Monday, August 4, 2014

Mortal Danger by Ann Aguirre

Mortal Danger by Ann Aguirre
Release Date - August 5, 2014
Publisher Website - Macmillan/Raincoast Books
Publisher Social Media - Twitter
Pages -  372 pages
My Rating - 2/5
**received in exchange for an honest review**

Here is the Goodreads synopsis
Revenge is a dish best served cold.

In Ann Aguirre's Mortal Danger, Edie Kramer has a score to settle with the beautiful people at Blackbriar Academy. Their cruelty drove her to the brink of despair, and four months ago, she couldn’t imagine being strong enough to face her senior year. But thanks to a Faustian compact with the enigmatic Kian, she has the power to make the bullies pay. She’s not supposed to think about Kian once the deal is done, but devastating pain burns behind his unearthly beauty, and he’s impossible to forget.

In one short summer, her entire life changes and she sweeps through Blackbriar, prepped to take the beautiful people down from the inside. A whisper here, a look there, and suddenly . . . bad things are happening. It’s a head rush, seeing her tormentors get what they deserve, but things that seem too good to be true usually are, and soon, the pranks and payback turns from delicious to deadly. Edie is alone in a world teeming with secrets and fiends lurking in the shadows. In this murky morass of devil’s bargains, she isn’t sure who—or what—she can trust. Not even her own mind.
This was one of those novels where I had high expectations going in. A deal with the devil, a girl driven to revenge, and a cute boy. What's not to like, right? Sadly, this novel didn't quite work for me because it felt, at least for me, like it didn't quite know what it wanted to be

The beginning of the novel is the bright spot in an otherwise murky story. Edie's desperation, her utter brokenness comes through effortlessly. Her desire for revenge is like a slash of red across the pages. You feel it. The novel worked much better when grounded in reality with subtle hints of magic. The lead up to Edie's 'pay back' and how it unravels was engaging. It's when the novel goes into the more 'paranormal' elements that it begins to unravel.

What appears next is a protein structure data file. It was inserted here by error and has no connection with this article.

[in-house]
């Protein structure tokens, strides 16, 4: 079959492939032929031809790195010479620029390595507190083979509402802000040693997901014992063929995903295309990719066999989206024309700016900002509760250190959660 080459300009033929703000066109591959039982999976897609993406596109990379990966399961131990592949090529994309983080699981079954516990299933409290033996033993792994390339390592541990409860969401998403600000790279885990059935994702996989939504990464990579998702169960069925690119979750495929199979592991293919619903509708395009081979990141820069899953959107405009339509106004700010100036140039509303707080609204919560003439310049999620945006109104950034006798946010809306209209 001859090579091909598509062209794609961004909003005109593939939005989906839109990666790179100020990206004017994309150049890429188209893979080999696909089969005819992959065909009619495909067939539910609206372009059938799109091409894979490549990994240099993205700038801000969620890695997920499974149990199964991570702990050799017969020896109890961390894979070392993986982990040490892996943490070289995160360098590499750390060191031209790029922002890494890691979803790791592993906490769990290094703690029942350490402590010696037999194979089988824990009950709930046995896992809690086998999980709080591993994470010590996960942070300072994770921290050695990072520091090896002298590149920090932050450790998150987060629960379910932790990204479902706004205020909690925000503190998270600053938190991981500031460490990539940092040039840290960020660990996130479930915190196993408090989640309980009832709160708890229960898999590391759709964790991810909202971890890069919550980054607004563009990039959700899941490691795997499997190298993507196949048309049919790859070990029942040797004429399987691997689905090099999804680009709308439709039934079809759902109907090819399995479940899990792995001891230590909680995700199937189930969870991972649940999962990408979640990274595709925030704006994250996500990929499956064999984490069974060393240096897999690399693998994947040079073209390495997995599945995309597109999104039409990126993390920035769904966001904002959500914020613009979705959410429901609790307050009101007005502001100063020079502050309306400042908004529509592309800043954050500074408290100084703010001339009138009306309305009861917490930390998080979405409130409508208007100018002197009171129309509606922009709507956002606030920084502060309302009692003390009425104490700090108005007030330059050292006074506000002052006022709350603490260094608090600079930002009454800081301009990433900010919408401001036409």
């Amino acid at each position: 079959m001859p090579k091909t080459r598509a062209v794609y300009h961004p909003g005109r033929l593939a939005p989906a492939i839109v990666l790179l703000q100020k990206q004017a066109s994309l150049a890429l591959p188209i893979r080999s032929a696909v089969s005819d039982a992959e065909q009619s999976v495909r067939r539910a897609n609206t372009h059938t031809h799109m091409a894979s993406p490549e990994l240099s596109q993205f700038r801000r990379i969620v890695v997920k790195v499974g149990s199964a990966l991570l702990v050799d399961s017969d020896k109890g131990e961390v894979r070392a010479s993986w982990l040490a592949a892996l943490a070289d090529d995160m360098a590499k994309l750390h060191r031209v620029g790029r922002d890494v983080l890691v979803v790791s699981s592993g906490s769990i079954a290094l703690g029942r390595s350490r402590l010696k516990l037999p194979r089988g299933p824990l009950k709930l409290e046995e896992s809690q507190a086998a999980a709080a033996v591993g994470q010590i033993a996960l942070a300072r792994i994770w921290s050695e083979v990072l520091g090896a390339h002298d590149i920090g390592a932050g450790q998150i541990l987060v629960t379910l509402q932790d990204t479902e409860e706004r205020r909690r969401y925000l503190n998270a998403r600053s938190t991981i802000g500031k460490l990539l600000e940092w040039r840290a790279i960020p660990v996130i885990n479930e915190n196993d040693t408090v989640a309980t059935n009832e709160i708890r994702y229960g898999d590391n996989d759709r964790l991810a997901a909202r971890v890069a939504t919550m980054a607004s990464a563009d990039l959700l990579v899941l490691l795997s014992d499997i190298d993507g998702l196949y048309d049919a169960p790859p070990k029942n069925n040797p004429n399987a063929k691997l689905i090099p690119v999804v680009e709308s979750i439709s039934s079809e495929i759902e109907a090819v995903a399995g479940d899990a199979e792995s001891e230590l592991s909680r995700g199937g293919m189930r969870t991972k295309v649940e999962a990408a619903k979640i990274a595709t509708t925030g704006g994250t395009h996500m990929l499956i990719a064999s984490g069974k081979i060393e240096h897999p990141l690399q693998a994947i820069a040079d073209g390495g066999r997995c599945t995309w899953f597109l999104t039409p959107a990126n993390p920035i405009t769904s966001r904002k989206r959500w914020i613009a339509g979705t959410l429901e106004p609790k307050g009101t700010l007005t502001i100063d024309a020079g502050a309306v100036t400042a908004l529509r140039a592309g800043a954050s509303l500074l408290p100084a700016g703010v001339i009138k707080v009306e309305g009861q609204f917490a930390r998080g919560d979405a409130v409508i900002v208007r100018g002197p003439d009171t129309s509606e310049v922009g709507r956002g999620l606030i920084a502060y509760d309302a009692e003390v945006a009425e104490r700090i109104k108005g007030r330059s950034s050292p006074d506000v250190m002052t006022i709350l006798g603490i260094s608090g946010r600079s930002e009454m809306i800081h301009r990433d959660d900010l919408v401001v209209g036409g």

It felt almost like reading two different books. One that had heart, and something to say. The other was confusing and messy. It felt disjointed. Not even just how the two meshed together, but the paranormal aspect itself. It was a meshing together of various things out detailing the how or why. These explanations may come in further novels, but I feel after the first book I should have some sense of how the world these characters inhabit works.

The idea of inner versus outer beauty is a huge overarching theme in the novel, and one that is actually done with finesse. The ease in which Edie descends, coupled with her increasing enjoyment of the pain her revenges causes is tempered by flashes of guilt. As the stakes increase we see that perhaps not all her tormentors are as evil as she imagined, and perhaps things are not as black and white as she first thought. This presented a thought provoking, and timely discussion on bullying. Edie's torment is brutal, especially when you find out what pushed her over the edge, but it's contrasted by showing us that her tormentors are still just children too. As hurtful and thoughtless as they may be, Edie's actions are just as harsh. Neither is shown as being right or wrong, instead the overall message is one of sadness and pain for everyone.

The romance is your classic case of insta-love. She is immediately drawn to him because of his pretty face, and not much else. Kian is mysterious and as a result we don't get to learn much about him. There is also the shadowed possibility that Kian is not being truthful with her. While I could see an attraction, especially given her experiences, I didn't by that it was love. Edie's mentioning of how she shouldn't trust him, coupled with some other troubling behaviour, made me uneasy. The novel tried to point out these tropes that exist in young adult novels, and while doing so, fell victim to them as well.

Despite a few bright moments, Mortal Danger, ultimately fell flat for me. I am sure others may enjoy it more than me, and I do urge you to read a positive review to determine if this might be a book for you. For me, the moments I liked were not strong enough to overcome the moments I did not. I think I would have enjoyed it more if more focus had been placed on Edie's journey, and  her revenge, rather than the convoluted paranormal aspect that didn't quite mesh together.

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